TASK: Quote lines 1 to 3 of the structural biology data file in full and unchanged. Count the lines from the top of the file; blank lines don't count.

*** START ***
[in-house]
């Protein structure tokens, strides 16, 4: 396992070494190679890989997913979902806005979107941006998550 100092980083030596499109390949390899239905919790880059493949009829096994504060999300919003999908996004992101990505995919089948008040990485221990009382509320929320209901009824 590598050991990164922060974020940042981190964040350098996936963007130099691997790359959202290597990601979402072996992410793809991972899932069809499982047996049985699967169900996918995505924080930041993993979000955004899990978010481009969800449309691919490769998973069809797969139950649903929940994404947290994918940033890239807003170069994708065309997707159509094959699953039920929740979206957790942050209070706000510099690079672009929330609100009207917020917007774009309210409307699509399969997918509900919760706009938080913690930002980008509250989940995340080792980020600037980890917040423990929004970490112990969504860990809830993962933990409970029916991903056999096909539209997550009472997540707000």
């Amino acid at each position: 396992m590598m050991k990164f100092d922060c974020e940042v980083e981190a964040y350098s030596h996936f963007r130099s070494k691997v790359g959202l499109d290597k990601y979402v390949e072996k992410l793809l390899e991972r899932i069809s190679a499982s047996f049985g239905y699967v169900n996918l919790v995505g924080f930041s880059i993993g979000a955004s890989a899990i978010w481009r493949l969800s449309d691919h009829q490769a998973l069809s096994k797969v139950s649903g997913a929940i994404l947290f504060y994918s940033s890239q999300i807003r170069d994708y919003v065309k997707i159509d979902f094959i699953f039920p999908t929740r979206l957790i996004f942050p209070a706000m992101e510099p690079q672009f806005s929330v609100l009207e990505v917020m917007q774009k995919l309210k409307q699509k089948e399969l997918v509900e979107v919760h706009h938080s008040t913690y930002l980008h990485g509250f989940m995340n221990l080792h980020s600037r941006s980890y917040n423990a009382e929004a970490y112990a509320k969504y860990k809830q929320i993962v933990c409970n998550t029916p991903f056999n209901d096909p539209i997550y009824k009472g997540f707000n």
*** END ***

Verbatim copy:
[in-house]
């Protein structure tokens, strides 16, 4: 396992070494190679890989997913979902806005979107941006998550 100092980083030596499109390949390899239905919790880059493949009829096994504060999300919003999908996004992101990505995919089948008040990485221990009382509320929320209901009824 590598050991990164922060974020940042981190964040350098996936963007130099691997790359959202290597990601979402072996992410793809991972899932069809499982047996049985699967169900996918995505924080930041993993979000955004899990978010481009969800449309691919490769998973069809797969139950649903929940994404947290994918940033890239807003170069994708065309997707159509094959699953039920929740979206957790942050209070706000510099690079672009929330609100009207917020917007774009309210409307699509399969997918509900919760706009938080913690930002980008509250989940995340080792980020600037980890917040423990929004970490112990969504860990809830993962933990409970029916991903056999096909539209997550009472997540707000």
């Amino acid at each position: 396992m590598m050991k990164f100092d922060c974020e940042v980083e981190a964040y350098s030596h996936f963007r130099s070494k691997v790359g959202l499109d290597k990601y979402v390949e072996k992410l793809l390899e991972r899932i069809s190679a499982s047996f049985g239905y699967v169900n996918l919790v995505g924080f930041s880059i993993g979000a955004s890989a899990i978010w481009r493949l969800s449309d691919h009829q490769a998973l069809s096994k797969v139950s649903g997913a929940i994404l947290f504060y994918s940033s890239q999300i807003r170069d994708y919003v065309k997707i159509d979902f094959i699953f039920p999908t929740r979206l957790i996004f942050p209070a706000m992101e510099p690079q672009f806005s929330v609100l009207e990505v917020m917007q774009k995919l309210k409307q699509k089948e399969l997918v509900e979107v919760h706009h938080s008040t913690y930002l980008h990485g509250f989940m995340n221990l080792h980020s600037r941006s980890y917040n423990a009382e929004a970490y112990a509320k969504y860990k809830q929320i993962v933990c409970n998550t029916p991903f056999n209901d096909p539209i997550y009824k009472g997540f707000n």